10 CALIFORNIA STORIES THAT WILL MAKE YOU SMILE FOR THE HOLIDAYS (#7)



1. Cops pulled people over to give them ice cream instead of tickets.

A group of police officers from Quincy, California decided to challenge their generally negative reputation and rewrite the script by handing out ice cream to unsuspecting citizens. The police officers pulled people over, asked a few intimidating questions, told the drivers to wait a moment, then returned with Wall’s ice cream cones for a sweet surprise.

2. An elderly man eats at In-N-Out Burger with a photo of his late wife across from him.

An elderly man in Fremont, California never leaves the house without a photo of his late wife, who passed away after 55 years of marriage. In-N-Out customers have regularly seen the man dining alone while staring at an older photo of him and his wife together. The man’s quiet display of devotion and love went viral and touched millions of people when an In-N-Out patron shared a photo of him on social media.

3. Fishermen discover a heartwarming message in a bottle.

Fishermen in Francis, California found a glass bottle this summer with a note tucked inside. The note was from a man named Mel, who had recently passed away. Mel wrote that his family was “laying [him] to rest” in the place he loved most — the ocean. He kindly asked that those who find his message post a photo of themselves to his Facebook page then send him off on his journey again.

4. A 76-year-old man returns to running after having his leg amputated.

A distance runner for 60 years, Laguna Beach local Andy Bailey was heartbroken when an out-of-control van hit him in his own driveway, severely injuring his lower right leg. Andy was devastated and felt hopeless as doctors struggled to fight the infections developing in his leg. In order to return to his passion, Andy made the decision to have his leg amputated. He has since undergone a remarkable recovery and experienced a renewed love for the sport of running. Andy celebrated his health and athleticism by participating in the 37th Annual Dana Point Turkey Trot, one of the nation’s largest and most successful trots.

5. Hope for Paws rescued an abandoned dog and gave him a new life.

Eldad Hagar, the founder of the animal rescue organization Hope for Paws, stumbled upon an abandoned dog hiding under a trailer in Compton, California. The dog was terrified of human touch and had severely matted hair. With the help of The Mutt Scouts, Hope for Paws saved the dog and gave him a radical physical transformation, a place in a loving foster home, and a rejuvenated spirit.

6. Yucaipa neighborhood came together for an awesome display of flashing lights and community spirit.

A neighborhood in Yucaipa, California collaborated to synchronize the Christmas lights on their homes and in their front yards to flash to the beat of various holiday songs like the Trans-Siberian Orchestra’s “Wizards of Winter” and Mariah Carey’s “All I Want For Christmas.” The impressive light show is a testament to the neighborhood’s holiday spirit and teamwork.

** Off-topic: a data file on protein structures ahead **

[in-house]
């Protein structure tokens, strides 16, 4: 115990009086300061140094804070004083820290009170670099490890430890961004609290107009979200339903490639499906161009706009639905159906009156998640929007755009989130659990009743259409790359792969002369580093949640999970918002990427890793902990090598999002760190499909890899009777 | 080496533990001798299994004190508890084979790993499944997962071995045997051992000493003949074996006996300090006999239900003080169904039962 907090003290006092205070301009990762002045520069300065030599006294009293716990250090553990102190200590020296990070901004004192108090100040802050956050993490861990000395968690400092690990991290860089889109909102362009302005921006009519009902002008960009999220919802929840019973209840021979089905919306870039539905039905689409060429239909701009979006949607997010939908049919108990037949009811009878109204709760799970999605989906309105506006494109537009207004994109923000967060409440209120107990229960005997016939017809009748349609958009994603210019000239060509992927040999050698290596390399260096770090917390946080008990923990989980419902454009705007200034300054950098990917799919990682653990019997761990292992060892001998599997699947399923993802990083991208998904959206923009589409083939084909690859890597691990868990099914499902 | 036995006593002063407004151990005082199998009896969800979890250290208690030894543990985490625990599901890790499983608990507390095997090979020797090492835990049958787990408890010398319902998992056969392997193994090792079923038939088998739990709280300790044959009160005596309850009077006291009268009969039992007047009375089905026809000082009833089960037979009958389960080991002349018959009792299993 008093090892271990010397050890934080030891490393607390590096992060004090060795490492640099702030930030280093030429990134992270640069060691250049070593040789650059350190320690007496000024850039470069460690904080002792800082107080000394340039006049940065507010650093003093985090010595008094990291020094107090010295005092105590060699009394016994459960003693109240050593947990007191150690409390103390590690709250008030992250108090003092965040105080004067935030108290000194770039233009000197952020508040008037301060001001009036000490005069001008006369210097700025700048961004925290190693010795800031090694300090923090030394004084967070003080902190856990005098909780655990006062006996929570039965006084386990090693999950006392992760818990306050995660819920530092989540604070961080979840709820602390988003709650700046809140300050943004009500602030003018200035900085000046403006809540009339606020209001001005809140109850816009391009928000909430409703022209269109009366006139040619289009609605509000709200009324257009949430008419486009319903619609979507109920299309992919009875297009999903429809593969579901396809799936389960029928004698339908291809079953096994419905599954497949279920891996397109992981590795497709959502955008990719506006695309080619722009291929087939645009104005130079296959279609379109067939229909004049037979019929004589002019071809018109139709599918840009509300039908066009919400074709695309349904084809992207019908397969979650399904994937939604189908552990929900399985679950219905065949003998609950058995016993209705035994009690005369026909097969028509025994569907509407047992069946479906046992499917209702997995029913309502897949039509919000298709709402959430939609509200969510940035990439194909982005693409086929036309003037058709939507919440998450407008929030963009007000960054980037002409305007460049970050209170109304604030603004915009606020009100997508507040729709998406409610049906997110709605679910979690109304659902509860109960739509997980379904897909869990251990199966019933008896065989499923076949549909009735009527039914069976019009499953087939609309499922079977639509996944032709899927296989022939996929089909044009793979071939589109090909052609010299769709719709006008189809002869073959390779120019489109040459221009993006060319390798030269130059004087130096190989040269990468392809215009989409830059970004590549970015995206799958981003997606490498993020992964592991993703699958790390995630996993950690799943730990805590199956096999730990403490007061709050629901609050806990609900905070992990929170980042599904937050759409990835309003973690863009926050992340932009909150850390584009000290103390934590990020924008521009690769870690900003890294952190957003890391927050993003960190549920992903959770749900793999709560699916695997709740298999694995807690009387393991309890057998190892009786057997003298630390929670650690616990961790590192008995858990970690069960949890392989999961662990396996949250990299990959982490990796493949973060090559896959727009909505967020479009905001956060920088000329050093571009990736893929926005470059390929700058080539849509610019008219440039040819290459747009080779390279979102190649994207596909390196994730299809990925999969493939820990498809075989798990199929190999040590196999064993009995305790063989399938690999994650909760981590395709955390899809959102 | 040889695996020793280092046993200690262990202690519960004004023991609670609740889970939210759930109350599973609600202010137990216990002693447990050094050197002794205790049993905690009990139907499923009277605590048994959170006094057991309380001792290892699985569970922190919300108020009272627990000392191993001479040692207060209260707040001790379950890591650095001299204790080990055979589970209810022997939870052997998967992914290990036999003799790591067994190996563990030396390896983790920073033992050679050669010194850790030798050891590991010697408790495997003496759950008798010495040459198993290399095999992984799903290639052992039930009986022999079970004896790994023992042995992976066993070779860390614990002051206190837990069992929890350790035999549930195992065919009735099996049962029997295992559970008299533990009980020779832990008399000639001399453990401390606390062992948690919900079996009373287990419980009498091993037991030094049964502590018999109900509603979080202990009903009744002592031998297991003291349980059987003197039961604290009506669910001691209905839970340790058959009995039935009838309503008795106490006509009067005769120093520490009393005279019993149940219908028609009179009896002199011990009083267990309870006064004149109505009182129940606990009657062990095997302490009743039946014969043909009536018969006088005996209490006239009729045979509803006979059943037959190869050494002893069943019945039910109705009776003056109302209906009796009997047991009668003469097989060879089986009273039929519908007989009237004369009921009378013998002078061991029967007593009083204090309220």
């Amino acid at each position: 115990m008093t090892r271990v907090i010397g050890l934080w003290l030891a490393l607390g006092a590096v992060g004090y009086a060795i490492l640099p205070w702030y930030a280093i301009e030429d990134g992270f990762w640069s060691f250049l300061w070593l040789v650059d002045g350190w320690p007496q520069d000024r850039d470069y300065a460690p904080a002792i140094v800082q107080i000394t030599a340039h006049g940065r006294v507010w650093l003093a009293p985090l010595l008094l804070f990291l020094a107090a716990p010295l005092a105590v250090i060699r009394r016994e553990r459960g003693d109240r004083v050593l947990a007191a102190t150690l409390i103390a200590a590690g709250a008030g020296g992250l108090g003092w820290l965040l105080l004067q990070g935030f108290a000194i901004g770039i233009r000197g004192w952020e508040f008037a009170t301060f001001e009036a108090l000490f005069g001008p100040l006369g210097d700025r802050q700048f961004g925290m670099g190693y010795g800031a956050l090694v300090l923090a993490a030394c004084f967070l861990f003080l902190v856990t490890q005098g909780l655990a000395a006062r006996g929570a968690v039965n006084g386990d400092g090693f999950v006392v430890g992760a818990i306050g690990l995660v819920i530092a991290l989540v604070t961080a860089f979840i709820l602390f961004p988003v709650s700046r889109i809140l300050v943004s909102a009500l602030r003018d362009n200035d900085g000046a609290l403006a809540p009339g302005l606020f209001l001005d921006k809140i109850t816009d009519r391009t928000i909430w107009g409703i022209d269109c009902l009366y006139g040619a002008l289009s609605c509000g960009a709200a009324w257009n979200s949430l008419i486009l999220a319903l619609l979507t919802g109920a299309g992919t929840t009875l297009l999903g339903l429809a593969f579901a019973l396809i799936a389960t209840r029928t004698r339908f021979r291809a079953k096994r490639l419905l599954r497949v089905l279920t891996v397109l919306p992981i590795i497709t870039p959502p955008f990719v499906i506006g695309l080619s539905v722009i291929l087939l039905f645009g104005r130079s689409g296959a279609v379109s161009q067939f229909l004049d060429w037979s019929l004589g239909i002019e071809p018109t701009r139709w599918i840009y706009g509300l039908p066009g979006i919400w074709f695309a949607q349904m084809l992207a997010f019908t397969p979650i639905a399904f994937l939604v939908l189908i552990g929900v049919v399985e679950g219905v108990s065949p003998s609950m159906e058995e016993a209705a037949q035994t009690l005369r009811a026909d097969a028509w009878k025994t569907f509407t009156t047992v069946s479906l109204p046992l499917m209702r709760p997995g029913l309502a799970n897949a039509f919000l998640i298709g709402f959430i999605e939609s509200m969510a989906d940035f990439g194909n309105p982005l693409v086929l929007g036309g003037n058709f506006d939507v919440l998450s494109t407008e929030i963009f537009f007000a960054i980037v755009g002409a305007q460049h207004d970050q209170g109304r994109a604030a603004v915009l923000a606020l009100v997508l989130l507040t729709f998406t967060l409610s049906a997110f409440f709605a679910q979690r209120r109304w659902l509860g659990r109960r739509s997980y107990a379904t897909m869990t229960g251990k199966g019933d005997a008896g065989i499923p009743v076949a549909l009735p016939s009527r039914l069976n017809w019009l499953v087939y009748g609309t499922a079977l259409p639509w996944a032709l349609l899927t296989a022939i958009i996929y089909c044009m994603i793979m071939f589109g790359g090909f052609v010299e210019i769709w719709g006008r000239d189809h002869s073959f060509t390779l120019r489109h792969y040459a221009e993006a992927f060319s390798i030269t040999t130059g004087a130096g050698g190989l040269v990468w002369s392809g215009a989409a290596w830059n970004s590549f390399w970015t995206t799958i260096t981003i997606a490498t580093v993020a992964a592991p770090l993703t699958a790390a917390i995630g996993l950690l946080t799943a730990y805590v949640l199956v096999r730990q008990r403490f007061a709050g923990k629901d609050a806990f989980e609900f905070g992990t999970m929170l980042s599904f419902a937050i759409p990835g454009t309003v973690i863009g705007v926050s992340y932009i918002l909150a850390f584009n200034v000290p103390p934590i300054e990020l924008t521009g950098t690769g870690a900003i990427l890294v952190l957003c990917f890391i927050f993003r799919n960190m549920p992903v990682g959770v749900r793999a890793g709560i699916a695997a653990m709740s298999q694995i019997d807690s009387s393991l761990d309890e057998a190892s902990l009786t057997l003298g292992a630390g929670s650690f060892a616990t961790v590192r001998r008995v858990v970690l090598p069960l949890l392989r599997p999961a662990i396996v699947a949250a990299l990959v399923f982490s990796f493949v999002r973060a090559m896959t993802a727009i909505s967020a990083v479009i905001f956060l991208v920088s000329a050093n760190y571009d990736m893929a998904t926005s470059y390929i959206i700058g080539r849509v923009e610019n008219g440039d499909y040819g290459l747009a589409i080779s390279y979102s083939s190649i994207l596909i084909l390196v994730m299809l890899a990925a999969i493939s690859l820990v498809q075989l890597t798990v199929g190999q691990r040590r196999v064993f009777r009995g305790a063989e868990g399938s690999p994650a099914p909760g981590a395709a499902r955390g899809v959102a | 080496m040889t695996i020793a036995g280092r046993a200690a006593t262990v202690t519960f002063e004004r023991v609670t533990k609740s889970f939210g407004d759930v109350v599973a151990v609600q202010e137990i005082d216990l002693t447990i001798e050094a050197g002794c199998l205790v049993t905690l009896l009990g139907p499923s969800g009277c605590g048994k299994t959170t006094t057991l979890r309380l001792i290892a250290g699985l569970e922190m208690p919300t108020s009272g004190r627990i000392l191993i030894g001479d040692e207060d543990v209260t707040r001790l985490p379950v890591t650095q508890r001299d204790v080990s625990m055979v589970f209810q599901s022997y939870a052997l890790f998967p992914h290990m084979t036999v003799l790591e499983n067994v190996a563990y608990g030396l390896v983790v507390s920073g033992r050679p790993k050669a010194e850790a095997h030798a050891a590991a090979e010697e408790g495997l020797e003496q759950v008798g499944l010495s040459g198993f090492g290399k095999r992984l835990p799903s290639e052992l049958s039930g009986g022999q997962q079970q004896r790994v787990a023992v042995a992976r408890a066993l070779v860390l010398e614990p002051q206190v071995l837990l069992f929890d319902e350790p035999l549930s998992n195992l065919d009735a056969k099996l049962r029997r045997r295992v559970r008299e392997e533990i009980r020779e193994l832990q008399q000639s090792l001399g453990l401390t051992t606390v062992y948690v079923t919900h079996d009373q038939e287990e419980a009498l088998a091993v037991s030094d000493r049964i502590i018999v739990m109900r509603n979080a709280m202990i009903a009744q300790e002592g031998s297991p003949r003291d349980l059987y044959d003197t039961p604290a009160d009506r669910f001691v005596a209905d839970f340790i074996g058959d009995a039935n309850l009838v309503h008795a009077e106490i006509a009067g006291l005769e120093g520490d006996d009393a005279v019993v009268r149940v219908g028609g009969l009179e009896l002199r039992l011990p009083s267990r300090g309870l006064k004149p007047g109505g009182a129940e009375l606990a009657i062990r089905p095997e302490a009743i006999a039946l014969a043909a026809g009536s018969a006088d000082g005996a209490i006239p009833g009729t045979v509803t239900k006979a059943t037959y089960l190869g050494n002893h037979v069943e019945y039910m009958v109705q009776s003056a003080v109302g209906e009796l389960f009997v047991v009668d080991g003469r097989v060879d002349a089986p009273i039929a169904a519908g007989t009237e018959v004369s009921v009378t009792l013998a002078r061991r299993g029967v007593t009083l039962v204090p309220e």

7. Laundry Love gives the gift of clean clothes to California’s poor and homeless.

Laundry Love, an organization that started in Ventura 10 years ago, has now spread to over one hundred locations across Southern California, including one of its biggest branches in Huntington Beach. Not only does the organization’s volunteers provide free washing and drying for homeless and underprivileged families, they foster relationships with the people who come in, and help give them the confidence and support they need to look for work or save money for housing.

8. Project Happy Hearts encourages kids with congenital heart disease to do what makes their hearts happy.

Project Happy Hearts is all about encouraging others to “Live a life that makes their hearts happy.” The organization works with local artists and clothing designers to give back to children affected by congenital heart disorders. The organization’s founder, Heidi Burns, started Project Happy Hearts in Orange County and has expanded the project’s reach to multiple US cities and countries across the globe. Project Happy Hearts wants to shape the world into a healthier and happier place by inspiring people to wake up each day, ask themselves what will bring them joy, and then find a way to make it happen.

9. Orange County construction company donated 150 bikes to children and teens.

Every year in December, the Irvine construction company Snyder Langston spearheads Bike Build, a project that delivers fully assembled bicycles, helmets and locks to underprivileged children and teenagers. The company’s employees purchase the bikes, put them together and deliver them the week before Christmas with help from the organizations Orangewood Children’s Foundation and The Wooden Floor. This year, 75% of the bikes were full-size to accommodate the many teenagers and young adults who will be riding them. Employee Dave Stelter said, “It’s really heartwarming to know that these kids will be able to use the bikes to get to school or a job.”

10. San Francisco transformed old city buses into shower stations for the homeless.

San Francisco resident Doniece Sandoval started Lava Mae, a decommissioned Muni bus turned shower station for the homeless, to “deliver dignity one shower at a time.” Since its launch, Lava Mae has given nearly 500 homeless people more than 700 showers. The project’s success with the first bus has led to fundraising for more buses in 2015. Sandoval’s hope is that easy access to showers will provide the city’s homeless population with more opportunities and renewed confidence to interview for jobs and go to work. 

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